MedCrypt, a leading medical device cybersecurity software provider, today announced a $5.3 million Series A funding round led by Section 32, with participation from Eniac Ventures and Y Combinator. MedCrypt was part of Y Combinator’s Winter 2019 batch.
“Last October, the FDA released a major update to its premarket cybersecurity guidance for medical devices, publishing guidelines that line up just about perfectly with the solution we began developing three years ago,” said MedCrypt founder and CEO, Mike Kijewski. “Internet-connected medical technology is entering the market at light speed, calling for devices to be secure by design, which leads to a heightened level of patient safety at all times. We’re thrilled to see continued support from various groups in the industry, from the government to healthcare institutions and device vendors, along with support from our partners to help us further develop our technology and expand our team.”
The HIPAA Security Rule has been in effect for 14 years, aiming to protect electronic health data, yet a new study from CynergisTek reports the healthcare industry has only managed to achieve 72% compliance with it, leaving a gap that poses a security risk for those who are not yet compliant. The study also reports healthcare is expected to suffer 2-3 times more cyberattacks in 2019 than other industries. This data makes patient safety a critical area of focus.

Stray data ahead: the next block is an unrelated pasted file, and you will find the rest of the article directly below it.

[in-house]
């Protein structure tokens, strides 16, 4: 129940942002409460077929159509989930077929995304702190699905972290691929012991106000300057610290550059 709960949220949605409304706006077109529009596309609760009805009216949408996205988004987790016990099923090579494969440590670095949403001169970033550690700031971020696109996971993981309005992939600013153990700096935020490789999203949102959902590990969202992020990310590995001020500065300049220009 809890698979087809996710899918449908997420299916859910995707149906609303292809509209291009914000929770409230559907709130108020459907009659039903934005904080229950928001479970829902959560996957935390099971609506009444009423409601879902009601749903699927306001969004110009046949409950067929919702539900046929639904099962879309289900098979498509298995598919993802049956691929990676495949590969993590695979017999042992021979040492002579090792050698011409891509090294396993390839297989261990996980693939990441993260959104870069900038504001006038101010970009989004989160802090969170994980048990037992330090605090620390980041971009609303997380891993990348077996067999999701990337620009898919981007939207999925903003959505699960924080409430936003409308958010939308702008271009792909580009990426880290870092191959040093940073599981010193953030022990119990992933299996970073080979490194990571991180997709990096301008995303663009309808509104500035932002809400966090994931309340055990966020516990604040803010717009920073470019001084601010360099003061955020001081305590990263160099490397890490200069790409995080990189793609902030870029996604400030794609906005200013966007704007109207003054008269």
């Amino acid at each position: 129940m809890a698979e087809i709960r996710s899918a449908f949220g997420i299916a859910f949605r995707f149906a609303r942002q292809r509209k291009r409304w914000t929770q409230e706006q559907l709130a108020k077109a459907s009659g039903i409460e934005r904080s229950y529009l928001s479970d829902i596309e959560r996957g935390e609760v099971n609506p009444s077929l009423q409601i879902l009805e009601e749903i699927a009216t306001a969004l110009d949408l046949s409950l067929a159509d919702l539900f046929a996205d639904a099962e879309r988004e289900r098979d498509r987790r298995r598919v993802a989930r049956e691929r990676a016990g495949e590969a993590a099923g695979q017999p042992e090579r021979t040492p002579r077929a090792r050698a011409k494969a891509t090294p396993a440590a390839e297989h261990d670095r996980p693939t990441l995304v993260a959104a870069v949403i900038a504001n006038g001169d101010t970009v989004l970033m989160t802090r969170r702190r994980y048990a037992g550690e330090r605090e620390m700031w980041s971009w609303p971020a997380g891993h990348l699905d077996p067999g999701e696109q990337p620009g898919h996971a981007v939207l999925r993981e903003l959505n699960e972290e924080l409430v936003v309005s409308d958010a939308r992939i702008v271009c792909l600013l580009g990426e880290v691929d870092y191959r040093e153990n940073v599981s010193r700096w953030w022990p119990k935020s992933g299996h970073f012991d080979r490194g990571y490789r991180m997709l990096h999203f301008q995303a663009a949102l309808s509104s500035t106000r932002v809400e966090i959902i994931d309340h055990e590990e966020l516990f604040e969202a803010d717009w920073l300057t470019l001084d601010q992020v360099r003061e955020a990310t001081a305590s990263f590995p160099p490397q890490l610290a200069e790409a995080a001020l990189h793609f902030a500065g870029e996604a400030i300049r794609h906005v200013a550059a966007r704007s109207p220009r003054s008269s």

“Patient data privacy has long been a concern, but the healthcare industry is just beginning to address patient safety risks presented by internet-connected healthcare technology,” said Vidya Murthy, vice president of operations, MedCrypt. “Research shows a 13.3% higher mortality rate for patients experiencing a cardiac arrest whose care was delayed by four minutes. While cybersecurity attacks to a device such as a pacemaker seem more dangerous, delays to patient care due to cyberattacks are much more real and likely.”
MedCrypt will use the funds to expand its team, adding new members in sales and engineering roles, and further develop its technology. MedCrypt’s security software allows device vendors to use cryptography to secure data traveling between or stored on devices. MedCrypt then provides remote, real-time monitoring to alert medical device vendors of suspicious behavior that may yield potential security threats to their company, devices and patients.
This round brings MedCrypt’s total funds raised to $8.4 million.
MedCrypt gives medical device vendors access to cybersecurity features in a few lines of code. The U.S. Food & Drug Administration (FDA) published an updated Premarket Cybersecurity Guidance for medical devices in October of 2018, which sets guidelines that are in line with the solution MedCrypt developed in 2016. MedCrypt was part of the Winter 2019 Y Combinator batch and is based in San Diego, Calif.
For more information, visit www.medcrypt.com.